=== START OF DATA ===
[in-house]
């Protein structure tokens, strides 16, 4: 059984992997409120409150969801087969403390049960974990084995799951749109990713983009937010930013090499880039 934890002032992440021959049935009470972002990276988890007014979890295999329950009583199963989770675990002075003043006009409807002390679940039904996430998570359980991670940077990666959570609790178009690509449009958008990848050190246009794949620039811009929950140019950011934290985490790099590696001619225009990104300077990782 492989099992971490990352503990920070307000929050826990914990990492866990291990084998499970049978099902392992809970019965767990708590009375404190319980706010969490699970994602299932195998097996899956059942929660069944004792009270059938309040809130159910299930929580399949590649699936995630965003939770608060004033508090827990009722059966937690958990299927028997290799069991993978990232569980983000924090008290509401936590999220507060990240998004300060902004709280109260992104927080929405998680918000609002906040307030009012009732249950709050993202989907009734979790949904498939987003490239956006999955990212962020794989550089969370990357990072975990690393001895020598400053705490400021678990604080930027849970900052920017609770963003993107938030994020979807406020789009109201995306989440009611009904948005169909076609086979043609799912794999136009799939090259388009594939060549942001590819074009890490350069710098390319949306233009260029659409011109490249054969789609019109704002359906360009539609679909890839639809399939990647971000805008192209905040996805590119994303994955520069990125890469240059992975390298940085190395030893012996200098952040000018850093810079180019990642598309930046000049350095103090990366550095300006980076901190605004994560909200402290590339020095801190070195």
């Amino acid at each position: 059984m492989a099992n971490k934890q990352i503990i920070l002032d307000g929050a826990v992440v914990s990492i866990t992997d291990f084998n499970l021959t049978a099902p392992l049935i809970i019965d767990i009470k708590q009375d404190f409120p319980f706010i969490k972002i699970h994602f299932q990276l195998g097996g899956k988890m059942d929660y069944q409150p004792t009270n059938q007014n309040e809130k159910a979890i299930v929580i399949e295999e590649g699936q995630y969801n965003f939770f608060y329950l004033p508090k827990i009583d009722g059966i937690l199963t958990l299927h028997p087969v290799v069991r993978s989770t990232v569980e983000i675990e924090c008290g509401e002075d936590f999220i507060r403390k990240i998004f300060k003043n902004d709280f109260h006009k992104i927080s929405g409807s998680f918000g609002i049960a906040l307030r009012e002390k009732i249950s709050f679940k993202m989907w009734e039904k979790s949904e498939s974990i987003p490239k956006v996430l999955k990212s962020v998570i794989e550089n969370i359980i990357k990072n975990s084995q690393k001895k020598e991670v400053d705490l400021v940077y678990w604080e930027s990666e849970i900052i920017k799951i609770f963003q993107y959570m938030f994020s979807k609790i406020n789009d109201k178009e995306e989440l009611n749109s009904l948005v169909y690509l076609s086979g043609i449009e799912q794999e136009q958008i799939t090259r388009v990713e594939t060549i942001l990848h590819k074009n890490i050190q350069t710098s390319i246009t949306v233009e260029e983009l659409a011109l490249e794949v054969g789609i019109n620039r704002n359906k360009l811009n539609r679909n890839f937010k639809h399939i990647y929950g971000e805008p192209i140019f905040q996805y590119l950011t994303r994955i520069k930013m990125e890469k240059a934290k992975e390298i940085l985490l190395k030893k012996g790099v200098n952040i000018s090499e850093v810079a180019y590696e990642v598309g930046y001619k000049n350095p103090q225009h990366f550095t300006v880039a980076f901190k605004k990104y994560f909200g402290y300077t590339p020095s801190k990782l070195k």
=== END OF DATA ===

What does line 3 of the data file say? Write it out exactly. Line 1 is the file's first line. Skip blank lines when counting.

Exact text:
């Amino acid at each position: 059984m492989a099992n971490k934890q990352i503990i920070l002032d307000g929050a826990v992440v914990s990492i866990t992997d291990f084998n499970l021959t049978a099902p392992l049935i809970i019965d767990i009470k708590q009375d404190f409120p319980f706010i969490k972002i699970h994602f299932q990276l195998g097996g899956k988890m059942d929660y069944q409150p004792t009270n059938q007014n309040e809130k159910a979890i299930v929580i399949e295999e590649g699936q995630y969801n965003f939770f608060y329950l004033p508090k827990i009583d009722g059966i937690l199963t958990l299927h028997p087969v290799v069991r993978s989770t990232v569980e983000i675990e924090c008290g509401e002075d936590f999220i507060r403390k990240i998004f300060k003043n902004d709280f109260h006009k992104i927080s929405g409807s998680f918000g609002i049960a906040l307030r009012e002390k009732i249950s709050f679940k993202m989907w009734e039904k979790s949904e498939s974990i987003p490239k956006v996430l999955k990212s962020v998570i794989e550089n969370i359980i990357k990072n975990s084995q690393k001895k020598e991670v400053d705490l400021v940077y678990w604080e930027s990666e849970i900052i920017k799951i609770f963003q993107y959570m938030f994020s979807k609790i406020n789009d109201k178009e995306e989440l009611n749109s009904l948005v169909y690509l076609s086979g043609i449009e799912q794999e136009q958008i799939t090259r388009v990713e594939t060549i942001l990848h590819k074009n890490i050190q350069t710098s390319i246009t949306v233009e260029e983009l659409a011109l490249e794949v054969g789609i019109n620039r704002n359906k360009l811009n539609r679909n890839f937010k639809h399939i990647y929950g971000e805008p192209i140019f905040q996805y590119l950011t994303r994955i520069k930013m990125e890469k240059a934290k992975e390298i940085l985490l190395k030893k012996g790099v200098n952040i000018s090499e850093v810079a180019y590696e990642v598309g930046y001619k000049n350095p103090q225009h990366f550095t300006v880039a980076f901190k605004k990104y994560f909200g402290y300077t590339p020095s801190k990782l070195k």